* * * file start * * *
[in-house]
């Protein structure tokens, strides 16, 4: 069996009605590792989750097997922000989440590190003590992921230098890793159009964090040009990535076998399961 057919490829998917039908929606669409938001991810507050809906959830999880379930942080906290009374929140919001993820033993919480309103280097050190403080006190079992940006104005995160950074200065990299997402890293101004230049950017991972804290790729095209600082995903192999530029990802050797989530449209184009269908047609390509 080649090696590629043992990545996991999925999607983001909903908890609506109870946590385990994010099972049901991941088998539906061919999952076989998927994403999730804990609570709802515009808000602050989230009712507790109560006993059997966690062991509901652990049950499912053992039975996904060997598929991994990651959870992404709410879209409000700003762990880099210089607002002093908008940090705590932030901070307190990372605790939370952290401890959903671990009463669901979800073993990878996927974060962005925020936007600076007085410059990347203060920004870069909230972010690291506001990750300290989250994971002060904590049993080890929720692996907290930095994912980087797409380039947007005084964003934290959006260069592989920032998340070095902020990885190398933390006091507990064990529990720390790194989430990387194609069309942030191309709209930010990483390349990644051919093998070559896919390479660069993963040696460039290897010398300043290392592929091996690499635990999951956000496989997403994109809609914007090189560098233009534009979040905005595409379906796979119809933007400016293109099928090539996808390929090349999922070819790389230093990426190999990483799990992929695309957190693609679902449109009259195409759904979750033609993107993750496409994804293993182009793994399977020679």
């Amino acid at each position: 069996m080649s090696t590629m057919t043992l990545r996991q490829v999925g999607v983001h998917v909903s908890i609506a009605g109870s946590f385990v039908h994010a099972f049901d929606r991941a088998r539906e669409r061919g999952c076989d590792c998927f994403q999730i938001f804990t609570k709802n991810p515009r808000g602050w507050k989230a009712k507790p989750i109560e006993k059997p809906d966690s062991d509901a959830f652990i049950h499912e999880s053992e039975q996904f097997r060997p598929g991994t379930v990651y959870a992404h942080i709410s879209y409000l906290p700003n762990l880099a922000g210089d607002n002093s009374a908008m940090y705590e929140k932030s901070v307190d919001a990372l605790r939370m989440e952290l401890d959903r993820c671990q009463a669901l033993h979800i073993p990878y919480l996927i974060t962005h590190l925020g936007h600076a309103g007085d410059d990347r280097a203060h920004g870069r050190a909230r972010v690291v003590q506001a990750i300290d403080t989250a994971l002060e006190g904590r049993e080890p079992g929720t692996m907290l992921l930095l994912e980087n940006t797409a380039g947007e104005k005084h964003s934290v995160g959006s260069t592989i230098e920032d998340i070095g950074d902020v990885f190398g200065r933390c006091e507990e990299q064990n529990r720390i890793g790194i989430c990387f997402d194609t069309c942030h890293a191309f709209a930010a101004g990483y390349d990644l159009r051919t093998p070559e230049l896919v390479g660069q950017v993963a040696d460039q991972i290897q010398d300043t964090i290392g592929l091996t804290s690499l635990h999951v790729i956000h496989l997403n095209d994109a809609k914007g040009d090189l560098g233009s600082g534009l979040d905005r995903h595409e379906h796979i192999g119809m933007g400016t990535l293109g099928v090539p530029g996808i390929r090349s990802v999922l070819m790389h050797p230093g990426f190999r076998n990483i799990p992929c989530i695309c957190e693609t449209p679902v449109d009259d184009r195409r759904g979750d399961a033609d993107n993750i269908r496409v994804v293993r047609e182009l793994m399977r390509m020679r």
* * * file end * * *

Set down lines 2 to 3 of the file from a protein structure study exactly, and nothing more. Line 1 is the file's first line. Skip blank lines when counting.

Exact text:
């Protein structure tokens, strides 16, 4: 069996009605590792989750097997922000989440590190003590992921230098890793159009964090040009990535076998399961 057919490829998917039908929606669409938001991810507050809906959830999880379930942080906290009374929140919001993820033993919480309103280097050190403080006190079992940006104005995160950074200065990299997402890293101004230049950017991972804290790729095209600082995903192999530029990802050797989530449209184009269908047609390509 080649090696590629043992990545996991999925999607983001909903908890609506109870946590385990994010099972049901991941088998539906061919999952076989998927994403999730804990609570709802515009808000602050989230009712507790109560006993059997966690062991509901652990049950499912053992039975996904060997598929991994990651959870992404709410879209409000700003762990880099210089607002002093908008940090705590932030901070307190990372605790939370952290401890959903671990009463669901979800073993990878996927974060962005925020936007600076007085410059990347203060920004870069909230972010690291506001990750300290989250994971002060904590049993080890929720692996907290930095994912980087797409380039947007005084964003934290959006260069592989920032998340070095902020990885190398933390006091507990064990529990720390790194989430990387194609069309942030191309709209930010990483390349990644051919093998070559896919390479660069993963040696460039290897010398300043290392592929091996690499635990999951956000496989997403994109809609914007090189560098233009534009979040905005595409379906796979119809933007400016293109099928090539996808390929090349999922070819790389230093990426190999990483799990992929695309957190693609679902449109009259195409759904979750033609993107993750496409994804293993182009793994399977020679």
């Amino acid at each position: 069996m080649s090696t590629m057919t043992l990545r996991q490829v999925g999607v983001h998917v909903s908890i609506a009605g109870s946590f385990v039908h994010a099972f049901d929606r991941a088998r539906e669409r061919g999952c076989d590792c998927f994403q999730i938001f804990t609570k709802n991810p515009r808000g602050w507050k989230a009712k507790p989750i109560e006993k059997p809906d966690s062991d509901a959830f652990i049950h499912e999880s053992e039975q996904f097997r060997p598929g991994t379930v990651y959870a992404h942080i709410s879209y409000l906290p700003n762990l880099a922000g210089d607002n002093s009374a908008m940090y705590e929140k932030s901070v307190d919001a990372l605790r939370m989440e952290l401890d959903r993820c671990q009463a669901l033993h979800i073993p990878y919480l996927i974060t962005h590190l925020g936007h600076a309103g007085d410059d990347r280097a203060h920004g870069r050190a909230r972010v690291v003590q506001a990750i300290d403080t989250a994971l002060e006190g904590r049993e080890p079992g929720t692996m907290l992921l930095l994912e980087n940006t797409a380039g947007e104005k005084h964003s934290v995160g959006s260069t592989i230098e920032d998340i070095g950074d902020v990885f190398g200065r933390c006091e507990e990299q064990n529990r720390i890793g790194i989430c990387f997402d194609t069309c942030h890293a191309f709209a930010a101004g990483y390349d990644l159009r051919t093998p070559e230049l896919v390479g660069q950017v993963a040696d460039q991972i290897q010398d300043t964090i290392g592929l091996t804290s690499l635990h999951v790729i956000h496989l997403n095209d994109a809609k914007g040009d090189l560098g233009s600082g534009l979040d905005r995903h595409e379906h796979i192999g119809m933007g400016t990535l293109g099928v090539p530029g996808i390929r090349s990802v999922l070819m790389h050797p230093g990426f190999r076998n990483i799990p992929c989530i695309c957190e693609t449209p679902v449109d009259d184009r195409r759904g979750d399961a033609d993107n993750i269908r496409v994804v293993r047609e182009l793994m399977r390509m020679r």